World Bank: Transforming the Economy to Achieve Zero Net Emissions

  • To stabilize warming at less than 2 degrees Celsius, as the international community agreed in 2009, the world will have to cut greenhouse gas emissions to net zero before 2100.
  • Economic policy will be the key to mobilizing that global response, World Bank President Jim Yong Kim said in an agenda-setting speech that outlined the path ahead.

mA year from now, climate negotiators representing countries worldwide will be in Paris finalizing an international agreement to reduce greenhouse gas emissions and begin slowing the impacts of climate change. Their success will depend heavily on how leaders over the next year shape their economic policies to respond to the risks.

To stabilize warming at under 2 degrees Celsius, as the international community agreed in 2009, the world will have to cut greenhouse gas emissions to net zero before 2100. Economic policy will be the key to mobilizing that global response, World Bank President Jim Yong Kim said in a speech today to the Council on Foreign Relations in Washington, D.C., that outlined steps ahead.

“Paris must be where we make the rallying cry for effective management of local, national and global economies,” Kim said. “Unlike treaties of the past, the Paris agreement needs to speak as loudly of economic transformation as it does of carbon emissions targets.”

Transforming the Economy

Over the next year, countries will be developing their national commitments and contributions for the Paris agreement for lowering emissions and building resilience to climate change. To decarbonize economies on a trajectory necessary to reach net zero emissions before 2100, their commitments for mitigation and adaptation efforts will have to be ambitious.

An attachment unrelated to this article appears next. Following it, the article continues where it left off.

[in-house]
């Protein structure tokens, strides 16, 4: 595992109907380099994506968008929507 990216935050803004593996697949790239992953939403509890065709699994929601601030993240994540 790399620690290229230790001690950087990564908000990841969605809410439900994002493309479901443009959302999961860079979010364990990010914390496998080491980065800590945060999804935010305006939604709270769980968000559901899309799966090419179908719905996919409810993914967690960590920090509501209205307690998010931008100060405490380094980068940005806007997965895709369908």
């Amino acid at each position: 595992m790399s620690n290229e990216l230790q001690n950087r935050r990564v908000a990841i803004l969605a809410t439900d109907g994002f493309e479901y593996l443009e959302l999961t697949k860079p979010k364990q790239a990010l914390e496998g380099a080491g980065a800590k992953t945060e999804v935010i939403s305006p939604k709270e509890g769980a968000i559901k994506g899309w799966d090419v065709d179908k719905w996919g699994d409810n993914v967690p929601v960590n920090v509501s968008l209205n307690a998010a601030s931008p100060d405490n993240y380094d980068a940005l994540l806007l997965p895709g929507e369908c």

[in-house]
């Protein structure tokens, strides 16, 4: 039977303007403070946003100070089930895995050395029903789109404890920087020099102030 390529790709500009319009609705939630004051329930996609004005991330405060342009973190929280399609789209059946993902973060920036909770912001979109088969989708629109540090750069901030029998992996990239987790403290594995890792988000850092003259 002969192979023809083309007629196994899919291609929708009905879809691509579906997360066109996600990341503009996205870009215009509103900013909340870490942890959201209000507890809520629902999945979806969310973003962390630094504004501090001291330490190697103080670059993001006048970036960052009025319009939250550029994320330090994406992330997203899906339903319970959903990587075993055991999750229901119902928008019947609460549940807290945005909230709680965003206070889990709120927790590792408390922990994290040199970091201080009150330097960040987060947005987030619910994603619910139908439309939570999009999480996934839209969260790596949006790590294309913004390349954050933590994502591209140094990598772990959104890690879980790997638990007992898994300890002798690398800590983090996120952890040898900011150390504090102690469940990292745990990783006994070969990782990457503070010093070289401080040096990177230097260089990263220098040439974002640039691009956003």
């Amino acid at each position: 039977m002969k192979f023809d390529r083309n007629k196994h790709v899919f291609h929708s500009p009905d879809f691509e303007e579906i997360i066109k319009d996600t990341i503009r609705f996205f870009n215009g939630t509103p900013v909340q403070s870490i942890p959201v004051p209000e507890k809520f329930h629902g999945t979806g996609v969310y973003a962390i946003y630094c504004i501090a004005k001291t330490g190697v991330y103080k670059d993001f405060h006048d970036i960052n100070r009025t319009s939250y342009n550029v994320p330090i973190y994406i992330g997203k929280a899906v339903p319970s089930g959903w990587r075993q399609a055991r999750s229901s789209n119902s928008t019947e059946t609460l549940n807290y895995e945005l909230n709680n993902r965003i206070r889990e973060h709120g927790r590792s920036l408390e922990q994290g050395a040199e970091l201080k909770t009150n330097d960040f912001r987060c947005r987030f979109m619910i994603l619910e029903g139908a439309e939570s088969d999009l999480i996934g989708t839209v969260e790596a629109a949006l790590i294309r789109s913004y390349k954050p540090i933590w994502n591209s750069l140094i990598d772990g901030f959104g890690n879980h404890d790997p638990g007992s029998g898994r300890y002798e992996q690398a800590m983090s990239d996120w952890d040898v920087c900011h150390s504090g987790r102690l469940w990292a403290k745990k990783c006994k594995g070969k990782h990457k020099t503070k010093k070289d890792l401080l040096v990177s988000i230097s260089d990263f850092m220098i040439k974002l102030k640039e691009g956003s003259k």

“We understand that many of our clients still face huge development challenges and many countries will reach their own peak emissions at different moments,” Kim said.

“Unlike treaties of the past, the Paris agreement needs to speak as loudly of economic transformation as it does of carbon emissions targets.”

Jim Yong Kim, World Bank Group President

“Managing their economies to ensure that they can, for example, decarbonize their energy sectors over time, while having the energy they need for development constitutes a challenge no developed country had to face in its history. Nevertheless, every country no matter its stage of development can strive to effectively manage their economies, to decarbonize while ending poverty and boosting shared prosperity.”


All countries should commit to put a price on carbon, the president said. Carbon pricing, whether through emissions caps and market trading mechanisms like those being developed in China, carbon taxes like British Columbia uses, or through regulations, provides the economic signal to businesses to help drive innovation and investments in clean energy technology.

Other instruments are also needed to redirect investments toward clean technology: energy efficiency and renewable energy targets; performance standards for buildings, vehicles and appliances; and a price on carbon can all provide investors and businesses with the policy certainty to invest in clean development.

Phasing out harmful fossil fuel subsidies, which are typically captured far more by the wealthy than the poor, is also overdue, the president said. That spending can be redirected to provide targeted support for the poor.

Effective management of the economy also means finding ways to invest in resilience. With science showing that about 1.5 degrees Celsius of warming is already locked, adaptation and mainstreaming disaster risk management become essential. The World Bank Group will use its track record for financial innovation to raise a one-time injection of funds, strengthen insurance coverage for those most at risk and build resilience immediately, Kim said.